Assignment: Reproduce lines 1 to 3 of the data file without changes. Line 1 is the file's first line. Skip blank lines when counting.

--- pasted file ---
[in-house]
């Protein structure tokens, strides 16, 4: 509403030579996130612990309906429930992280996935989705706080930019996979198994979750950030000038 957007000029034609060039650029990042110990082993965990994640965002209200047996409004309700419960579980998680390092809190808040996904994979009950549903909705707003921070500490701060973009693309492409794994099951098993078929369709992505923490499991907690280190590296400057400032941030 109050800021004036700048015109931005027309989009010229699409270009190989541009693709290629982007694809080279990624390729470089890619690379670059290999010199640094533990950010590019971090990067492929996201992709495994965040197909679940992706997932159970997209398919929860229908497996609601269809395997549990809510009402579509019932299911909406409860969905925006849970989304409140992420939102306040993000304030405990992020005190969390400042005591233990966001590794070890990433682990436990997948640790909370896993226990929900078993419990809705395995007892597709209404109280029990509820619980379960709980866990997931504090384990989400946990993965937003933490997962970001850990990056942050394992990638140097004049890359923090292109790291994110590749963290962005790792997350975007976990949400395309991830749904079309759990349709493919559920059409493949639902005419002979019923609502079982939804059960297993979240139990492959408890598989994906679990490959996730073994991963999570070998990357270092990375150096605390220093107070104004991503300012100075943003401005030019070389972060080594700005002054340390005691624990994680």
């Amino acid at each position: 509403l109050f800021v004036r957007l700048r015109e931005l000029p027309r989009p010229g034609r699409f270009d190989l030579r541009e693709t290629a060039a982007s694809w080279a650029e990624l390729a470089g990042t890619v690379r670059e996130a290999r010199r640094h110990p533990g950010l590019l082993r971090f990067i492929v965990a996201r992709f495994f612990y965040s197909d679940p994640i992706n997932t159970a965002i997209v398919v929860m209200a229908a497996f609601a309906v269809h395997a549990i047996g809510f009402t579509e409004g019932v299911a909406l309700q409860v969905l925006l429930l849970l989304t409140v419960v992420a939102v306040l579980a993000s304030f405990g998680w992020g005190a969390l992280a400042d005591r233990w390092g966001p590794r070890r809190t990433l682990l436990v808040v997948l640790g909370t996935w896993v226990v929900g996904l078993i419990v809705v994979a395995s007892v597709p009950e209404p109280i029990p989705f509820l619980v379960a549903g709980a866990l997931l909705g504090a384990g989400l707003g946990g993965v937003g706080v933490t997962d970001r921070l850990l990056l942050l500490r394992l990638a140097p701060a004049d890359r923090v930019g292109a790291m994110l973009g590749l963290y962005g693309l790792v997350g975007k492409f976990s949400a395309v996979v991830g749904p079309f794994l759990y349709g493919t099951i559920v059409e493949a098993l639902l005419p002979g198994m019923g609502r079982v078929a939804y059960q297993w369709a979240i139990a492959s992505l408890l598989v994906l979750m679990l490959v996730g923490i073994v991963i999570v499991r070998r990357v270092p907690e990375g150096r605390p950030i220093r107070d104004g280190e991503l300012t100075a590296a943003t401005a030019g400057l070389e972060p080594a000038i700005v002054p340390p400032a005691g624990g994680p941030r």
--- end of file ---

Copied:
[in-house]
């Protein structure tokens, strides 16, 4: 509403030579996130612990309906429930992280996935989705706080930019996979198994979750950030000038 957007000029034609060039650029990042110990082993965990994640965002209200047996409004309700419960579980998680390092809190808040996904994979009950549903909705707003921070500490701060973009693309492409794994099951098993078929369709992505923490499991907690280190590296400057400032941030 109050800021004036700048015109931005027309989009010229699409270009190989541009693709290629982007694809080279990624390729470089890619690379670059290999010199640094533990950010590019971090990067492929996201992709495994965040197909679940992706997932159970997209398919929860229908497996609601269809395997549990809510009402579509019932299911909406409860969905925006849970989304409140992420939102306040993000304030405990992020005190969390400042005591233990966001590794070890990433682990436990997948640790909370896993226990929900078993419990809705395995007892597709209404109280029990509820619980379960709980866990997931504090384990989400946990993965937003933490997962970001850990990056942050394992990638140097004049890359923090292109790291994110590749963290962005790792997350975007976990949400395309991830749904079309759990349709493919559920059409493949639902005419002979019923609502079982939804059960297993979240139990492959408890598989994906679990490959996730073994991963999570070998990357270092990375150096605390220093107070104004991503300012100075943003401005030019070389972060080594700005002054340390005691624990994680």
């Amino acid at each position: 509403l109050f800021v004036r957007l700048r015109e931005l000029p027309r989009p010229g034609r699409f270009d190989l030579r541009e693709t290629a060039a982007s694809w080279a650029e990624l390729a470089g990042t890619v690379r670059e996130a290999r010199r640094h110990p533990g950010l590019l082993r971090f990067i492929v965990a996201r992709f495994f612990y965040s197909d679940p994640i992706n997932t159970a965002i997209v398919v929860m209200a229908a497996f609601a309906v269809h395997a549990i047996g809510f009402t579509e409004g019932v299911a909406l309700q409860v969905l925006l429930l849970l989304t409140v419960v992420a939102v306040l579980a993000s304030f405990g998680w992020g005190a969390l992280a400042d005591r233990w390092g966001p590794r070890r809190t990433l682990l436990v808040v997948l640790g909370t996935w896993v226990v929900g996904l078993i419990v809705v994979a395995s007892v597709p009950e209404p109280i029990p989705f509820l619980v379960a549903g709980a866990l997931l909705g504090a384990g989400l707003g946990g993965v937003g706080v933490t997962d970001r921070l850990l990056l942050l500490r394992l990638a140097p701060a004049d890359r923090v930019g292109a790291m994110l973009g590749l963290y962005g693309l790792v997350g975007k492409f976990s949400a395309v996979v991830g749904p079309f794994l759990y349709g493919t099951i559920v059409e493949a098993l639902l005419p002979g198994m019923g609502r079982v078929a939804y059960q297993w369709a979240i139990a492959s992505l408890l598989v994906l979750m679990l490959v996730g923490i073994v991963i999570v499991r070998r990357v270092p907690e990375g150096r605390p950030i220093r107070d104004g280190e991503l300012t100075a590296a943003t401005a030019g400057l070389e972060p080594a000038i700005v002054p340390p400032a005691g624990g994680p941030r």